Effects of the deafening roar

July 23, 1991|By Knight-Ridder News Service

When your teen-age child or friend is ignoring you, it may not be a sullen pout. He or she may not hear you.

Thanks to lawn mowers, chain saws, firecrackers, target-shooting and high-decibel stereos, young people increasingly are destroying their inner-ear cells that process sound and are slowly but surely going deaf.

"A shocking fact is that noise-induced hearing loss can begin between 10 and 20 years of age, much earlier than originally thought," Dr. James B. Snow Jr., director of the National Institute on Deafness, told Congress yesterday.

Such hearing loss -- which can even affect toddlers -- is irreversible, he said. But it is almost always preventable.

Nearly 20 years ago, Congress empowered the Environmental Protection Agency to set ambient noise standards and enforce them. The EPA never got around to doing it, and in 1982 simply shut down its noise abatement bureau as part of the government deregulation frenzy then in vogue.

In the last 10 years, hearing experts told the House Select Committee on Children, Youth and Families, the threat of hearing loss has spread to growing numbers of young people.

Of the 28 million Americans who suffer from hearing loss, said committee chairwoman Patricia Schroeder, D-Colo., 10 million are victims of exposure to loud sounds.

Ms. Schroeder said about 21 million personal stereos, ranging from Sony's Walkman to boom-boxes and big-sound car systems, were sold in the United States last year -- mostly to young people.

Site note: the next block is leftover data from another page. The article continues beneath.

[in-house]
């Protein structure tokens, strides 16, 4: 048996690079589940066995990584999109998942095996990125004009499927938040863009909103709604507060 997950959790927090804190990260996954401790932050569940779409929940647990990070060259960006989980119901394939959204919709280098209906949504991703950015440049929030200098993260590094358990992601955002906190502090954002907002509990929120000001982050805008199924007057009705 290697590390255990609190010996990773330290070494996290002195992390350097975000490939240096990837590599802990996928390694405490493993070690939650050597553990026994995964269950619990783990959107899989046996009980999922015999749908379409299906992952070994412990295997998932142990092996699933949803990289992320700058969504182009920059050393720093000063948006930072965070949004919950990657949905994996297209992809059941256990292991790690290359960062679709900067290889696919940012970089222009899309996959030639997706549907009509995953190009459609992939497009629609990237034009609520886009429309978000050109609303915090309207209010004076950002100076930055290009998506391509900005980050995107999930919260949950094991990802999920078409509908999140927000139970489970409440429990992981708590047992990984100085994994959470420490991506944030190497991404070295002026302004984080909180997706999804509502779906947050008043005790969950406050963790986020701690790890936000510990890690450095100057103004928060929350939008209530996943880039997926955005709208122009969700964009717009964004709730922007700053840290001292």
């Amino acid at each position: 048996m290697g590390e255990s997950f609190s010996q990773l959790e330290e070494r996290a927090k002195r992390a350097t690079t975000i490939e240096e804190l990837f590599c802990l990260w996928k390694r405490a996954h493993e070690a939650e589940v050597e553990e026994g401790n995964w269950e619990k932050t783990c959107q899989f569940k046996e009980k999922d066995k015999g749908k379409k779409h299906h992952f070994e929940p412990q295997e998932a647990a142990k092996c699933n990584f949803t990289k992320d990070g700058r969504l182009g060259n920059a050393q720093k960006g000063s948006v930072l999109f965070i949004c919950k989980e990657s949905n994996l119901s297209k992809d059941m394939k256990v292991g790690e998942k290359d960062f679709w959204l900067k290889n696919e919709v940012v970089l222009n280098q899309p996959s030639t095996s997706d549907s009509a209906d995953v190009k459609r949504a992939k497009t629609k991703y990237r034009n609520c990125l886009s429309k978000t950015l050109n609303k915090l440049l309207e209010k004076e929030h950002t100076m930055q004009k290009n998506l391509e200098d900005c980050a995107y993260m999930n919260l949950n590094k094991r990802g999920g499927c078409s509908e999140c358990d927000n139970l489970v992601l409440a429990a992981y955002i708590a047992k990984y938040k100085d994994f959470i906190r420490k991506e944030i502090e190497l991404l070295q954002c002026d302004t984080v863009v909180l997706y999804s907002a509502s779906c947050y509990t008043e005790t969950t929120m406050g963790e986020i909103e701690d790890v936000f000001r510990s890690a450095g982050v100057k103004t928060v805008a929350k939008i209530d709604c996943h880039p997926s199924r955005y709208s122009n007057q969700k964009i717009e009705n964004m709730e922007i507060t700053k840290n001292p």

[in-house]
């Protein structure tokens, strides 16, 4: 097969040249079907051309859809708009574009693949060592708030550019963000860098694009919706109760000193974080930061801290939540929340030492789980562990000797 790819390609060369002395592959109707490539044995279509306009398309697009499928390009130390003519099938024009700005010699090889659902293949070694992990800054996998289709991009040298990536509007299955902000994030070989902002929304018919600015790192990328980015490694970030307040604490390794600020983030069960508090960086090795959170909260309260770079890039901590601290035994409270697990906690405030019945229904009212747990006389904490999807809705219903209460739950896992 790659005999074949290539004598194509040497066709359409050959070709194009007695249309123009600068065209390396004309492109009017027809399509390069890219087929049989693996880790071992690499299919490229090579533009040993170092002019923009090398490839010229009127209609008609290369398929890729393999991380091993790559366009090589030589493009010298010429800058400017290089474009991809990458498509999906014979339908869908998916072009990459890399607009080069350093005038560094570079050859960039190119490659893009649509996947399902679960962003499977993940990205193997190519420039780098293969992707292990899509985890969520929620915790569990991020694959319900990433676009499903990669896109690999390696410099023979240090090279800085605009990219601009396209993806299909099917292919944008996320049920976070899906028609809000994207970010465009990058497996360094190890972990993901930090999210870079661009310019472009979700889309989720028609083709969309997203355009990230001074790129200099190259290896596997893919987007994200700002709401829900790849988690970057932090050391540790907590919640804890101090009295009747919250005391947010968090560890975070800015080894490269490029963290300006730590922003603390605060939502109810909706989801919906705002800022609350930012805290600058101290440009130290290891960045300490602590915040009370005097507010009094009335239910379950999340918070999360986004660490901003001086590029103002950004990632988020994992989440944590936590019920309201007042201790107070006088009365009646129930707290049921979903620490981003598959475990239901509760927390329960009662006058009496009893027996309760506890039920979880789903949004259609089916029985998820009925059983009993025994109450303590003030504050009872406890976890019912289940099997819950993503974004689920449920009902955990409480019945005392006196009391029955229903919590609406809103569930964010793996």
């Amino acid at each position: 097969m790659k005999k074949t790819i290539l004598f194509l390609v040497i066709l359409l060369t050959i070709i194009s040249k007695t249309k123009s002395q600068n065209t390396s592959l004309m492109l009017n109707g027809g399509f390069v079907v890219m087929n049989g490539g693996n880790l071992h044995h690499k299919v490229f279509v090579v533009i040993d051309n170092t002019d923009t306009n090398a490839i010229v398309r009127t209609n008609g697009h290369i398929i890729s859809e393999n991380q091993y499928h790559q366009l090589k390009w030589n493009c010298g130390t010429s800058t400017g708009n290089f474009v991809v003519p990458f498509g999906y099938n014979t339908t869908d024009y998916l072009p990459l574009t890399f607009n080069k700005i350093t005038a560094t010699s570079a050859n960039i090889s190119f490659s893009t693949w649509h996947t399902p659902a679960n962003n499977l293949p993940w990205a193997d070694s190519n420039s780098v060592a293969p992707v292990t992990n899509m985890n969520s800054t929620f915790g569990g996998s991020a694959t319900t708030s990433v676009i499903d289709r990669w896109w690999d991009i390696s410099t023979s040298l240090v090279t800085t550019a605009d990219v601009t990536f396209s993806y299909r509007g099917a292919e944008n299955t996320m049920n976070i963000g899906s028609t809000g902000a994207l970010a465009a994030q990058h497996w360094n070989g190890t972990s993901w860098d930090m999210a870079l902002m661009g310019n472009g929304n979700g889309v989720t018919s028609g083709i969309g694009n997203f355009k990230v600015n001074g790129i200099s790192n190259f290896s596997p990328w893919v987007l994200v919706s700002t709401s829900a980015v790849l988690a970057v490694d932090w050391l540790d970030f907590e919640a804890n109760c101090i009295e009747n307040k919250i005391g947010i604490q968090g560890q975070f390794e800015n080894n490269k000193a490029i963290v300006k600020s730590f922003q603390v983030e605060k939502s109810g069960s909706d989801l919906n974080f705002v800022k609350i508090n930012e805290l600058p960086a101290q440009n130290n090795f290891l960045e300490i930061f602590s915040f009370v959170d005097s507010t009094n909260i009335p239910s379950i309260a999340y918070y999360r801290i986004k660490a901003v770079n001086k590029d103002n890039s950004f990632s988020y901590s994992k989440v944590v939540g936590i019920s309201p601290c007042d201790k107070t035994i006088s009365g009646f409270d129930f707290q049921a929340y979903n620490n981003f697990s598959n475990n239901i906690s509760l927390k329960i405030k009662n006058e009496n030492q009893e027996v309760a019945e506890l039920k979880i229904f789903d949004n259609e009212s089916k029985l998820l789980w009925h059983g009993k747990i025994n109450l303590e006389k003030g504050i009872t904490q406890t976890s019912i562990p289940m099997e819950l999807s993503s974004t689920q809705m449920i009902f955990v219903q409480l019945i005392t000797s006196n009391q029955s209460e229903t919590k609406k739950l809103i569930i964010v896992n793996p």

"Most kids don't realize that even listening at half the full volume may hurt their ears," she said, citing studies showing that live and amplified music was the prime cause of hearing loss in one of eight adolescents and young adults.

Expert witnesses said anything louder than an alarm clock or hair dryer -- which generally register about 85 decibels -- can damage hearing. Measured sound at rock concerts and on personal-stereo ear sets often reaches 125 decibels. Each five-point rise in decibels represents a doubling of the loudness.

Mr. Snow said, however, that loud music is not the only cause, or even the principal source, of premature deafness.

"The teen-ager who is working on his or her car, using a lawn mower or leaf blower, working with a sander or an electric saw in shop class" is subject to hearing damage, he said. "Gunfire is an important cause of hearing loss in adolescents."

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